Are you an "instinctive" or a "feeling" person? Are you more of a perfectionist, an altruist or an observer? It's hard to give a clear-cut answer to these questions because we all recognize ourselves, more or less, in these different personality traits... However, there is a tool that allows us to know ourselves better and thus better manage our relationships with others: the Enneagram. This was the message conveyed on 5th March 2021 by the certified coach Olivier Friedman - one of Cala Consulting's partners - during the webinar "Dare to know yourself to develop your leadership skills". A theme that attracted about thirty members of the Cala Learning Hub network, all very intrigued and eager to learn more.

It’s all a question of perspective and personality

With examples and videos, Olivier Friedman demonstrated that, in life and in human relationships, it is all a question of point of view. "We don't all have the same perception of things and of the world around us," he explains. So then, how can we trust each other? How can we avoid conflict? "You have to be able to question yourself in order to be able to see things differently, because our personality biases our perception of reality," he replies.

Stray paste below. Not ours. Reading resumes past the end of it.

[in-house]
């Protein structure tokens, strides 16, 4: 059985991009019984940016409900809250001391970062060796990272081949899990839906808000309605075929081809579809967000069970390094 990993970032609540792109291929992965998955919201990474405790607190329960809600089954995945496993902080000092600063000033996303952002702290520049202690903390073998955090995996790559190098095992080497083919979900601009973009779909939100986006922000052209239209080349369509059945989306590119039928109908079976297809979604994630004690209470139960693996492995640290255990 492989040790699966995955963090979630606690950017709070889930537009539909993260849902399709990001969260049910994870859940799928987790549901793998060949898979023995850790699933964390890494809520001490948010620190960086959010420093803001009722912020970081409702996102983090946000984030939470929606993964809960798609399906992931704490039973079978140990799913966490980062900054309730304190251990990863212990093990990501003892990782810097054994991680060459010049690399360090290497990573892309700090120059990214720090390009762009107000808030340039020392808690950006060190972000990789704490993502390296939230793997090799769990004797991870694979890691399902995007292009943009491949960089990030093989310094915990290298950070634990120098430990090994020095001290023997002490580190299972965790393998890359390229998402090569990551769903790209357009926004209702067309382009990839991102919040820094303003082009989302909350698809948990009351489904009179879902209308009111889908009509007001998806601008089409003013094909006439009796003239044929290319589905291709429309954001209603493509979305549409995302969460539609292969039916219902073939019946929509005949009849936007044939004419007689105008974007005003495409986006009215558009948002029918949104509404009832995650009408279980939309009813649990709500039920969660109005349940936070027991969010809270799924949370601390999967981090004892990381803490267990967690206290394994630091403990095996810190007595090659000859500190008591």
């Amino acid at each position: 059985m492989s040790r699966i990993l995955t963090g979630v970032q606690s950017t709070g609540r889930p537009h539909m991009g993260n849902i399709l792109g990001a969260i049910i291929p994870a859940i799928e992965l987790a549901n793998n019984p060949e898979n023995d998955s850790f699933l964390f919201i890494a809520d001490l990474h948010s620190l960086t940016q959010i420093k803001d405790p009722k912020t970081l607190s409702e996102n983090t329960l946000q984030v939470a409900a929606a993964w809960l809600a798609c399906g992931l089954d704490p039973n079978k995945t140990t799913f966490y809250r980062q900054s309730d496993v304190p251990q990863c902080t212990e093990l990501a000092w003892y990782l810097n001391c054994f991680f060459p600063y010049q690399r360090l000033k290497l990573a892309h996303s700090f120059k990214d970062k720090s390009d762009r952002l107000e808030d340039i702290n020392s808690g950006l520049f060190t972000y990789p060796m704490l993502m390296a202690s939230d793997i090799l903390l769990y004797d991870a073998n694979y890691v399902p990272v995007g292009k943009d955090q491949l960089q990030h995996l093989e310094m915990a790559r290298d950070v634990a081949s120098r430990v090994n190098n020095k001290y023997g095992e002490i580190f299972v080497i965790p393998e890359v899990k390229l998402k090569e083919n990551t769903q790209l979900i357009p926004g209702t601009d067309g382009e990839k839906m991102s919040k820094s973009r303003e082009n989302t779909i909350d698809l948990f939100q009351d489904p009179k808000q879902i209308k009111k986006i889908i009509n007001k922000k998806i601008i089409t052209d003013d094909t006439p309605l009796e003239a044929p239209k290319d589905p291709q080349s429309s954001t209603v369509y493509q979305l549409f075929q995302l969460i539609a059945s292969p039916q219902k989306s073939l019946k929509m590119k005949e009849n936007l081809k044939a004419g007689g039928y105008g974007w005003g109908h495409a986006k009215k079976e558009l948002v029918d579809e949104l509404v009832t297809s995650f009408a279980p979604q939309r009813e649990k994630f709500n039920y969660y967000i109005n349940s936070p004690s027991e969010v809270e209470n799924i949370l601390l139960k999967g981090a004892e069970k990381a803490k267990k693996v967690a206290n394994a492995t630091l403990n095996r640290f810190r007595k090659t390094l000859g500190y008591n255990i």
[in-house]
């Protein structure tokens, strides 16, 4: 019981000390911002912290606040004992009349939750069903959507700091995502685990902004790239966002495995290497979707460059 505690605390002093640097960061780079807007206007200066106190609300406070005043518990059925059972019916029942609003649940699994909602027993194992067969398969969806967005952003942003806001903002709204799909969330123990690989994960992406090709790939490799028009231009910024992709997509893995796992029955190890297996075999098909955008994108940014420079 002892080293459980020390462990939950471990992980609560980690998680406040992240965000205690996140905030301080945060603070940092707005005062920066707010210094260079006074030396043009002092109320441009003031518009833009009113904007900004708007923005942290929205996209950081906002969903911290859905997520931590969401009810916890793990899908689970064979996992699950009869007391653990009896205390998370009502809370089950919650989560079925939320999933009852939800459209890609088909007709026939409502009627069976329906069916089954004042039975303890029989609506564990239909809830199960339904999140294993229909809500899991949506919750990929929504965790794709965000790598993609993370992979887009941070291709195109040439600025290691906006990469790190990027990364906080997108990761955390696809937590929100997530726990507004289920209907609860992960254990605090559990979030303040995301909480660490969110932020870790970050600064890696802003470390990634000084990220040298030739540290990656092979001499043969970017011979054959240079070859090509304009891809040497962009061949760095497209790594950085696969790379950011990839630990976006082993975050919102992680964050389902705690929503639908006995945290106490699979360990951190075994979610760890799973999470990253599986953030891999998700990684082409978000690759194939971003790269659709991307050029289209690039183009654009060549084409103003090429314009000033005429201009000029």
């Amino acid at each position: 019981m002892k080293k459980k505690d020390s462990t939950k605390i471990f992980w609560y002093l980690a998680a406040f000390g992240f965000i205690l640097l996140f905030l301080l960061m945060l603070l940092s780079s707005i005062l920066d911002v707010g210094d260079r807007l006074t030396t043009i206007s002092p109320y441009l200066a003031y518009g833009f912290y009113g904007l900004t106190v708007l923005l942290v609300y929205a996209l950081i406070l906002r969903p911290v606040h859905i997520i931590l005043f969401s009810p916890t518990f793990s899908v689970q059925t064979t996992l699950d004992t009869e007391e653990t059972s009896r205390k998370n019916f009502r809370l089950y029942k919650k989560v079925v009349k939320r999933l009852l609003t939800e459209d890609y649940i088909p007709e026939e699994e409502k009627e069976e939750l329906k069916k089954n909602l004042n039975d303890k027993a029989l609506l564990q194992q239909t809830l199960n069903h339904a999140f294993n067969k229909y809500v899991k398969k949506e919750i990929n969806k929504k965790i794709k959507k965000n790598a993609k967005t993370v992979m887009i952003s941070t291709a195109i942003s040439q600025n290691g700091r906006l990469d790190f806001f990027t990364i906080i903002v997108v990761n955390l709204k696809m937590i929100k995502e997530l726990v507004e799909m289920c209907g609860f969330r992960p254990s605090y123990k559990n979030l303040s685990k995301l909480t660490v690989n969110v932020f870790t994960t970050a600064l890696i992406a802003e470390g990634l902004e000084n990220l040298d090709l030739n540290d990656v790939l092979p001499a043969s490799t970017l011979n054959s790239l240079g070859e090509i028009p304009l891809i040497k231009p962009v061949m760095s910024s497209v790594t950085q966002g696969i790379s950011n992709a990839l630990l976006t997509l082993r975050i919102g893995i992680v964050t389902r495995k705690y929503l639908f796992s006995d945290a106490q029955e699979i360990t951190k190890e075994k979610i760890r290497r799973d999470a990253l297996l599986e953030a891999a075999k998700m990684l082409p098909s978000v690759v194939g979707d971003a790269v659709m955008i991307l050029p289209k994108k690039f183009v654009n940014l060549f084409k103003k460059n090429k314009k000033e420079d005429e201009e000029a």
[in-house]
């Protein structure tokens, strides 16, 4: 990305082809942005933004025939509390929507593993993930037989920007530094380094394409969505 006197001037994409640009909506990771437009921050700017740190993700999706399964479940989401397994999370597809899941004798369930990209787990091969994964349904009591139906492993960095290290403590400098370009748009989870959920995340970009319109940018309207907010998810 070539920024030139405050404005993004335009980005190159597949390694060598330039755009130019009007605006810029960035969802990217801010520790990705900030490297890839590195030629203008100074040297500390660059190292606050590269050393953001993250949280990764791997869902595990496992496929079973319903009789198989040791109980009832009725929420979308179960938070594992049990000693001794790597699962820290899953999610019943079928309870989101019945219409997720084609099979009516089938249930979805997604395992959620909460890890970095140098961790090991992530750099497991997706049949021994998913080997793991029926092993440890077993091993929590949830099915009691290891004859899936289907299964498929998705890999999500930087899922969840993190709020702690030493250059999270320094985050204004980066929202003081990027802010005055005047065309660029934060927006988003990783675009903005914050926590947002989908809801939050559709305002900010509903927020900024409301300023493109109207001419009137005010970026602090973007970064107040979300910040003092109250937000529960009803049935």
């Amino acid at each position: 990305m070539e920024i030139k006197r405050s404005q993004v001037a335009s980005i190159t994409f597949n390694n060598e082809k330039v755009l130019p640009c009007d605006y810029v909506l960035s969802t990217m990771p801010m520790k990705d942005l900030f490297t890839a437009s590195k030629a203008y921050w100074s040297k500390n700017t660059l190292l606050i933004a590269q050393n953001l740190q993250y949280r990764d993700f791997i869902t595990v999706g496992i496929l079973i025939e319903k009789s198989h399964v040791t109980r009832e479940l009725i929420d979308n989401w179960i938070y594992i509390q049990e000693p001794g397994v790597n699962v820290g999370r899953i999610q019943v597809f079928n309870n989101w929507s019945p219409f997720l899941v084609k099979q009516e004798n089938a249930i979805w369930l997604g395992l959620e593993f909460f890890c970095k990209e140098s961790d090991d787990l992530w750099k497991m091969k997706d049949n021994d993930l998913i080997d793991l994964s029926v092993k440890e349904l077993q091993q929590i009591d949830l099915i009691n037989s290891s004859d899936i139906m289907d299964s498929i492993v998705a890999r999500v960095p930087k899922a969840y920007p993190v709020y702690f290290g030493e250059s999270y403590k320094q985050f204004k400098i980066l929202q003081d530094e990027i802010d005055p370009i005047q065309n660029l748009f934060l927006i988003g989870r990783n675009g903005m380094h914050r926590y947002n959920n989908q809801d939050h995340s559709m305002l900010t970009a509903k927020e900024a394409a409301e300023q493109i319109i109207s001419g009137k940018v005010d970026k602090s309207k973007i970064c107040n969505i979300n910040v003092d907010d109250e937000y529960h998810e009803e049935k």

Generally speaking, there are 3 main “centres”: the instinctive (the gut), the feeling (the heart) and the thinking (the head). And within these 3 centres, there are 3 sub-profiles: the challenger, the peacemaker and the performer (for the instinctive); the helper, achiever and individualist (for the feeling); the investigator, loyalist and enthusiast (for the thinking). These are the 9 profiles defined by the Enneagram, a tool developed in the 1970s in the United States and now increasingly used in management.

For conflict management and team management

What is the practical use of the Enneagram in business? "It gives us clues on how to behave and manage better," explains Olivier Friedman. If used in coaching by a certified professional, this tool is an excellent way to understand one's own automatic behaviours and reactions to stress. "The aim is not to change one’s profile, but rather to change the way we react in order to regain control," he explains.

It is also a valuable aid to developing leadership skills and managing conflict at work because, he says, "90% of the problems in a team come from misunderstandings. By getting to know each other and listening to each other, apparently incompatible profiles - like the leader and the artist for example - can become complementary. "Even though it requires a little effort at the beginning, the key is to dare!" concludes Olivier.


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